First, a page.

Why WTE should be part of the solution for non-recycled plastic wastes

Professor Castaldi shares his thoughts and insights on how and why WTE should be part of the solution for non-recycled plastic wastes.  It is widely recognized that plastics collected for recycled do not all get recycled.  Currently, only about 9% of plastics that are collected for recycling actually get recycled, with the remainder going primarily to landfills.  Since the restrictions placed by China on waste imports, the problem of waste and how to best manage it has gotten more attention.  Although reduction, reuse, and recycling should be aggressively pursued, waste-to-energy needs to increase to enable the extraction of useful energy from the plastic waste that is currently going to landfills.

For more information, please listen to the following podcast at https://art19.com/shows/today-explained/episodes/19e20be2-5dff-4658-8a69-19731edeb2ad

Ms. Sarah Foster, Senior Research Associate

Sarah Foster is a Principal at the scientific consulting firm CPF Associates, LLC, in the Washington DC area.  She has a Masters Degree in Environmental Health Sciences from the Harvard University of Public Health and over 30 years of consulting experience in the environmental health science field.  She focuses on developing strategies for and conducting health and environmental assessments related to waste technologies, waste sites and industrial facilities.  She has managed or performed over 100 comprehensive risk assessment projects and other types of health and odor evaluation studies for municipal solid waste and hazardous waste landfills, waste-to-energy facilities, hazardous waste incinerators, transfer stations and contaminated sites.  She has extensive experience in multiple chemical, multiple pathway risk assessments, assessment of public health, occupational and odor impacts based on environmental and workplace monitoring data, risk and exposure assessments of indoor water uses, environmental fate and transport modeling, and risk communication.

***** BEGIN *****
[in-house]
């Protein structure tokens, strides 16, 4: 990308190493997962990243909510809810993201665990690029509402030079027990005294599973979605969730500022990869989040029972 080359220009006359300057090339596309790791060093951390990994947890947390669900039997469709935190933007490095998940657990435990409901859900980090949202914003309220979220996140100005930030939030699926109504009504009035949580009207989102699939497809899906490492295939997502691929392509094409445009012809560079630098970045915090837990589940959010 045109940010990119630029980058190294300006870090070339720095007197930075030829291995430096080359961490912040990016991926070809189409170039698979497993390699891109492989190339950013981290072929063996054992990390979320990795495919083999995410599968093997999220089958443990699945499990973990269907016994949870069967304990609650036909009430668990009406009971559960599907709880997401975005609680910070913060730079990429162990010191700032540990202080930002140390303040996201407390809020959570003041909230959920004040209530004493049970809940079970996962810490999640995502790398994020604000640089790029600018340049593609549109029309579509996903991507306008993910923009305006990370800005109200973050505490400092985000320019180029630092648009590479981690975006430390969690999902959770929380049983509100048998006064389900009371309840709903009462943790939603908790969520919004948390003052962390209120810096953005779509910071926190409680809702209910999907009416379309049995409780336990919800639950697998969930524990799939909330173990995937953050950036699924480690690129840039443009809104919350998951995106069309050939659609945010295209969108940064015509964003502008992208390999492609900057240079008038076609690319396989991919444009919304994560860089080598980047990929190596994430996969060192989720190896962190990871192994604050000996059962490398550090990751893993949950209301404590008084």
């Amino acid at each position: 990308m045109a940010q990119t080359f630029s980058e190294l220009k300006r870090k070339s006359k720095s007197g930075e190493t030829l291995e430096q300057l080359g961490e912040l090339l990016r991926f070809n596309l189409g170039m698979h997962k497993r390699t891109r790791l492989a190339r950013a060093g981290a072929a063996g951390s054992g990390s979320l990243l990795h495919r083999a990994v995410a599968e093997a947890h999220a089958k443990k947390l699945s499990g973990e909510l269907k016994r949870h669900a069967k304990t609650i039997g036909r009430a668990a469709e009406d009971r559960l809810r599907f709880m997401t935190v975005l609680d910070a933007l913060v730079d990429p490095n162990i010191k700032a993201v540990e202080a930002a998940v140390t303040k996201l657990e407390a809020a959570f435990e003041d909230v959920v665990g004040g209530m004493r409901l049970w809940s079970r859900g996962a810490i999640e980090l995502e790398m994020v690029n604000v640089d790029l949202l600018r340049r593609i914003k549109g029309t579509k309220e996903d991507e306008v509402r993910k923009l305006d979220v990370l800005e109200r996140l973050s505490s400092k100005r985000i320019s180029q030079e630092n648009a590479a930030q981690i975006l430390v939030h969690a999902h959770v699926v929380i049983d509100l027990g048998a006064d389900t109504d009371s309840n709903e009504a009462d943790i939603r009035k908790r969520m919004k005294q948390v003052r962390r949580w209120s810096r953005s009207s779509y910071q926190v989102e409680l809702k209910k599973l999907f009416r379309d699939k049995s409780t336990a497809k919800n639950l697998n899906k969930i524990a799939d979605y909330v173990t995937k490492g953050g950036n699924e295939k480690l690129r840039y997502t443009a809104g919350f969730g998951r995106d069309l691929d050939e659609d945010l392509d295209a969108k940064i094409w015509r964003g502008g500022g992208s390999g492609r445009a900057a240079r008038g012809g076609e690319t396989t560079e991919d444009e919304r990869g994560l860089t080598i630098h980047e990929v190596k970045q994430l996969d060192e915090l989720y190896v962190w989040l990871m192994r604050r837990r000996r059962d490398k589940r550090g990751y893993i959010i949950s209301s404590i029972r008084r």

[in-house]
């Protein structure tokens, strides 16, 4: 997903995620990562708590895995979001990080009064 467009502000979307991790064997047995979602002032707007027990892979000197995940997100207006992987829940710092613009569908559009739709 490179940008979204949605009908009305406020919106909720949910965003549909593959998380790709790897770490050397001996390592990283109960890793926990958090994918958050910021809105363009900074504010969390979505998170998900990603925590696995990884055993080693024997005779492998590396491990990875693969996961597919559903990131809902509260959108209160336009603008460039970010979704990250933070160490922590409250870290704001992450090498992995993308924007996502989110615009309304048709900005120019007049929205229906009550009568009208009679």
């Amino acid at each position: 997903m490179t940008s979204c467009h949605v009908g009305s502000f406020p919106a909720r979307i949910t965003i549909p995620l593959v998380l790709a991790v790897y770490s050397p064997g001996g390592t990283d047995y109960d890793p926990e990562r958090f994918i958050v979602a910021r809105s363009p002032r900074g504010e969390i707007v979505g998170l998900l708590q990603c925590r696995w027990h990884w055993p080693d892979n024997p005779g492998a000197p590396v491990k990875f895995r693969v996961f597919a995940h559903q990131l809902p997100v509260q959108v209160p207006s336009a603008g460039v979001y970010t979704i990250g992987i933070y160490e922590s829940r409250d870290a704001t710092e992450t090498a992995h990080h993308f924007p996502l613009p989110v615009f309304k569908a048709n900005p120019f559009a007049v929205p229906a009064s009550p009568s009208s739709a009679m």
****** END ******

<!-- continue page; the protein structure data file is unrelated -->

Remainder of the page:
Maryland’s looming waste crisis – an unintended consequence of uninformed environmentalists

Maryland Could See Waste Crisis
After stricter limits on waste-to-energy facilities in Maryland, the state could see a drastic uptick in the amount of waste that needs to be landfilled. If Maryland’s two WTE facilities close, it will add millions of tons of household waste back into the landfill stream. State projections, meanwhile, show that the state’s landfills will be full within 30 years at the current rate – if the WTE facilities close early, that rate would grow exponentially. State officials are hoping that improved recycling can offset the waste flow or municipalities would have to pay to send the waste out of state. At present, Montgomery County pays nearly $1 million annually to send waste to Pennsylvania or Virginia.
https://www.marylandmatters.org/2019/08/09/is-a-trash-crisis-looming-in-md/?utm_source=Sailthru&utm_medium=email&utm_campaign=Issue:%202019-08-HB961 Castaldi_fnl